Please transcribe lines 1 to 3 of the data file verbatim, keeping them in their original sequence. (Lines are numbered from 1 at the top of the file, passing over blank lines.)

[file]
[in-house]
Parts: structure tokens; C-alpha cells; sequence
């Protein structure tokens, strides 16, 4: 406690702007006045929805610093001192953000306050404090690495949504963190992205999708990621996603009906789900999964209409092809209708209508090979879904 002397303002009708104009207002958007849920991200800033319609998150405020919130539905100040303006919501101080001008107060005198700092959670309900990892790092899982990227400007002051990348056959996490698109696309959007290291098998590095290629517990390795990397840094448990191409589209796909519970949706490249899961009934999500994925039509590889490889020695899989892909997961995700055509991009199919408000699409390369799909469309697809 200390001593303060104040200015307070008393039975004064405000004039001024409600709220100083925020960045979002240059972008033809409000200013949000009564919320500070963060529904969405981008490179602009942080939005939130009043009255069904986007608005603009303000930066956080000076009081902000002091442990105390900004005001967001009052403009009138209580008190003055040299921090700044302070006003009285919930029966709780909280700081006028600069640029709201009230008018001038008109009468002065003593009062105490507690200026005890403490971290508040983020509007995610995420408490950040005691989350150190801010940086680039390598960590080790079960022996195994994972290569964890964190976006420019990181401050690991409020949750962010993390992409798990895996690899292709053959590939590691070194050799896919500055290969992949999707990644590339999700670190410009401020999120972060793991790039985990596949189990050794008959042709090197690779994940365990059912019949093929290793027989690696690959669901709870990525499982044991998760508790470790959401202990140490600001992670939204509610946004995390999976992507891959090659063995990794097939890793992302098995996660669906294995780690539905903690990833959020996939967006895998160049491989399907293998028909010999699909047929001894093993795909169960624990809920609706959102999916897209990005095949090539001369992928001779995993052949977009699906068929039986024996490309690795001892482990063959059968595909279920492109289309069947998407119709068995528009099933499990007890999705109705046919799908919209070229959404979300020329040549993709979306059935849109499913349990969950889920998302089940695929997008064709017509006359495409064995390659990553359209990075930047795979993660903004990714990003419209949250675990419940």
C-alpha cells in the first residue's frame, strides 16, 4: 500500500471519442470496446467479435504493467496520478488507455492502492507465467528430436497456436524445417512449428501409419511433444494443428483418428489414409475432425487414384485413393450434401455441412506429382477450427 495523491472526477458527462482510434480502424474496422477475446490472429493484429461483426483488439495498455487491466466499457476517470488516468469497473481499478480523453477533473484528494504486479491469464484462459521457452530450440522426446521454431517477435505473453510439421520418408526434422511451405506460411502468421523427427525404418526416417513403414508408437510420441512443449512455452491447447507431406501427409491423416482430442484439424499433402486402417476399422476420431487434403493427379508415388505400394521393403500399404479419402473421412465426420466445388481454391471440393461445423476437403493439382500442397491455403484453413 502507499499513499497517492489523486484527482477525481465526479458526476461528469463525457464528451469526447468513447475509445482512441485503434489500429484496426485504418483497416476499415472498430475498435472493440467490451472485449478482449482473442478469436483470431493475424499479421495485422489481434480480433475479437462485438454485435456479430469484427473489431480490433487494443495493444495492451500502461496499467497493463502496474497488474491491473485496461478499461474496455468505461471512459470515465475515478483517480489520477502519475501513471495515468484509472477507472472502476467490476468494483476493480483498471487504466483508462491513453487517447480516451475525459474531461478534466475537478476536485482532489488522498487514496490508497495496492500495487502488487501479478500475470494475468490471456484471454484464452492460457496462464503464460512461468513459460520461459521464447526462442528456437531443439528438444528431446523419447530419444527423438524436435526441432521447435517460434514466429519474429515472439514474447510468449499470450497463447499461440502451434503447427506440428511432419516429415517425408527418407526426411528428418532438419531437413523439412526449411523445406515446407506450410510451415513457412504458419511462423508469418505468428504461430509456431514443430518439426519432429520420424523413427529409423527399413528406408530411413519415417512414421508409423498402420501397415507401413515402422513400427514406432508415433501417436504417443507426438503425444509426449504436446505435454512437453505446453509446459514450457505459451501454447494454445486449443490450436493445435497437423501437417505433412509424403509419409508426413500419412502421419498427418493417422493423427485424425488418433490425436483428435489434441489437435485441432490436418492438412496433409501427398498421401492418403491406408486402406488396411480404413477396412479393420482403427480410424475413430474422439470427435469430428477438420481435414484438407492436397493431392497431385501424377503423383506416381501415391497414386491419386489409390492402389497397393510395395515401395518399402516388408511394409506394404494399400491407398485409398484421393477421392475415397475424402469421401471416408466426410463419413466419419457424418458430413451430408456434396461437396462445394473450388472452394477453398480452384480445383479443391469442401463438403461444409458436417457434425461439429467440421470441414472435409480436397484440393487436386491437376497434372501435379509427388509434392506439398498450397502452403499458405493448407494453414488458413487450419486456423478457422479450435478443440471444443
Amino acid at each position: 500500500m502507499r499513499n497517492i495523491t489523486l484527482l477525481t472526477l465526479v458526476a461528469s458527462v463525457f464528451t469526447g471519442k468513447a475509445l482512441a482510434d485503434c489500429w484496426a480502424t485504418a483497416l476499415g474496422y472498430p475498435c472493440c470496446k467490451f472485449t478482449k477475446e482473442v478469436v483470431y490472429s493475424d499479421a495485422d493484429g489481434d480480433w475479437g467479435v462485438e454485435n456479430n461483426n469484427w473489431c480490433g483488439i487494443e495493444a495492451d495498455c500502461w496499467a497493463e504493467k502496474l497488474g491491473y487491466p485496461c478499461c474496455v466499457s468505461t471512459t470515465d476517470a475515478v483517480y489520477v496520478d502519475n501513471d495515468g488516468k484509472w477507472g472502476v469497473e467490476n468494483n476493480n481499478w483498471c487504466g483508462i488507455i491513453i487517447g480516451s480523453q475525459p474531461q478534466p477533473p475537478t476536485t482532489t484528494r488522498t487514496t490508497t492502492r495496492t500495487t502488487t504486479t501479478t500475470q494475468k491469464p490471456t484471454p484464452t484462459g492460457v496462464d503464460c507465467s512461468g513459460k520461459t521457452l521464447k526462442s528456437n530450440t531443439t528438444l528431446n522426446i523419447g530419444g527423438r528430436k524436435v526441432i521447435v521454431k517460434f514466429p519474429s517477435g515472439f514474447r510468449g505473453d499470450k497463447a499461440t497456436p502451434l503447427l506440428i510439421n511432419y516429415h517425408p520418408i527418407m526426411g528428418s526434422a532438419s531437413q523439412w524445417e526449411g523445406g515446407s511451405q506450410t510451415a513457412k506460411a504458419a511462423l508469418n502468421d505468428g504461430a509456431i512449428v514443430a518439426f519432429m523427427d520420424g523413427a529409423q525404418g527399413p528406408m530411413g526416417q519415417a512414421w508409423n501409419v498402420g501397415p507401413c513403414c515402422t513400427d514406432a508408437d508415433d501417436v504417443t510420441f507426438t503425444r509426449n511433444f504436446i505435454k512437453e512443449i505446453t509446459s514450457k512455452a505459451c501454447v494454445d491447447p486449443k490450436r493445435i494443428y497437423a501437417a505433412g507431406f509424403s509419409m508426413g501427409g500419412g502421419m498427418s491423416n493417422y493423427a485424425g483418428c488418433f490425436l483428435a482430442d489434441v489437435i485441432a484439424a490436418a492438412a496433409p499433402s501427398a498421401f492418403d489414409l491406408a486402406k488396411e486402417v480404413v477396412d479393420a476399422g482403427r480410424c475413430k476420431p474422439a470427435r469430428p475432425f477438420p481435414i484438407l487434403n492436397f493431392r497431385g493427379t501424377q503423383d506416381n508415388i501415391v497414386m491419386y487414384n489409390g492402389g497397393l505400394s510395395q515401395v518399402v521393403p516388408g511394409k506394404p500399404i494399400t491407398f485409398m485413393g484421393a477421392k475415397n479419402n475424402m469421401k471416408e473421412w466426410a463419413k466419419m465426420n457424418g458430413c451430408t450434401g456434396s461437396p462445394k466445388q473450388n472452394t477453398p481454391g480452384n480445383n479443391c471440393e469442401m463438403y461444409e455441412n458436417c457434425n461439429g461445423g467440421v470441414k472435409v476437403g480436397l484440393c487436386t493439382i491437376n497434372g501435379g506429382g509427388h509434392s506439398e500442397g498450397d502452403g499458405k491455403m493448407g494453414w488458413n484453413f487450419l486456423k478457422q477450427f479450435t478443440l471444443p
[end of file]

[in-house]
Parts: structure tokens; C-alpha cells; sequence
């Protein structure tokens, strides 16, 4: 406690702007006045929805610093001192953000306050404090690495949504963190992205999708990621996603009906789900999964209409092809209708209508090979879904 002397303002009708104009207002958007849920991200800033319609998150405020919130539905100040303006919501101080001008107060005198700092959670309900990892790092899982990227400007002051990348056959996490698109696309959007290291098998590095290629517990390795990397840094448990191409589209796909519970949706490249899961009934999500994925039509590889490889020695899989892909997961995700055509991009199919408000699409390369799909469309697809 200390001593303060104040200015307070008393039975004064405000004039001024409600709220100083925020960045979002240059972008033809409000200013949000009564919320500070963060529904969405981008490179602009942080939005939130009043009255069904986007608005603009303000930066956080000076009081902000002091442990105390900004005001967001009052403009009138209580008190003055040299921090700044302070006003009285919930029966709780909280700081006028600069640029709201009230008018001038008109009468002065003593009062105490507690200026005890403490971290508040983020509007995610995420408490950040005691989350150190801010940086680039390598960590080790079960022996195994994972290569964890964190976006420019990181401050690991409020949750962010993390992409798990895996690899292709053959590939590691070194050799896919500055290969992949999707990644590339999700670190410009401020999120972060793991790039985990596949189990050794008959042709090197690779994940365990059912019949093929290793027989690696690959669901709870990525499982044991998760508790470790959401202990140490600001992670939204509610946004995390999976992507891959090659063995990794097939890793992302098995996660669906294995780690539905903690990833959020996939967006895998160049491989399907293998028909010999699909047929001894093993795909169960624990809920609706959102999916897209990005095949090539001369992928001779995993052949977009699906068929039986024996490309690795001892482990063959059968595909279920492109289309069947998407119709068995528009099933499990007890999705109705046919799908919209070229959404979300020329040549993709979306059935849109499913349990969950889920998302089940695929997008064709017509006359495409064995390659990553359209990075930047795979993660903004990714990003419209949250675990419940």